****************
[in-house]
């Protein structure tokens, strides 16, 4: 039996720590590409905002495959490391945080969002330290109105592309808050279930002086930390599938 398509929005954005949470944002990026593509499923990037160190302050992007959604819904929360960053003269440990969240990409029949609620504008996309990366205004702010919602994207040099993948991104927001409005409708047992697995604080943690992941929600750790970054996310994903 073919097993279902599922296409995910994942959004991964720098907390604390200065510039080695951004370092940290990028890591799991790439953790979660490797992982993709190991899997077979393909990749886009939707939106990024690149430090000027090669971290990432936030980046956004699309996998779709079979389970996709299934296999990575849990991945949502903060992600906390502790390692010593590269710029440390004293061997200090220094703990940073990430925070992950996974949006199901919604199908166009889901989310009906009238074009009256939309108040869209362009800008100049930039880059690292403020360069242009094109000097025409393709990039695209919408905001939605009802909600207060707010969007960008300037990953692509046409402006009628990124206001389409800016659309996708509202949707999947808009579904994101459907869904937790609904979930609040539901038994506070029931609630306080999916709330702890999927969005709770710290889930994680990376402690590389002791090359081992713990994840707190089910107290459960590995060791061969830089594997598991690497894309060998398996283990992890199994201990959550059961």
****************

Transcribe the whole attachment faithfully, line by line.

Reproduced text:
[in-house]
């Protein structure tokens, strides 16, 4: 039996720590590409905002495959490391945080969002330290109105592309808050279930002086930390599938 398509929005954005949470944002990026593509499923990037160190302050992007959604819904929360960053003269440990969240990409029949609620504008996309990366205004702010919602994207040099993948991104927001409005409708047992697995604080943690992941929600750790970054996310994903 073919097993279902599922296409995910994942959004991964720098907390604390200065510039080695951004370092940290990028890591799991790439953790979660490797992982993709190991899997077979393909990749886009939707939106990024690149430090000027090669971290990432936030980046956004699309996998779709079979389970996709299934296999990575849990991945949502903060992600906390502790390692010593590269710029440390004293061997200090220094703990940073990430925070992950996974949006199901919604199908166009889901989310009906009238074009009256939309108040869209362009800008100049930039880059690292403020360069242009094109000097025409393709990039695209919408905001939605009802909600207060707010969007960008300037990953692509046409402006009628990124206001389409800016659309996708509202949707999947808009579904994101459907869904937790609904979930609040539901038994506070029931609630306080999916709330702890999927969005709770710290889930994680990376402690590389002791090359081992713990994840707190089910107290459960590995060791061969830089594997598991690497894309060998398996283990992890199994201990959550059961």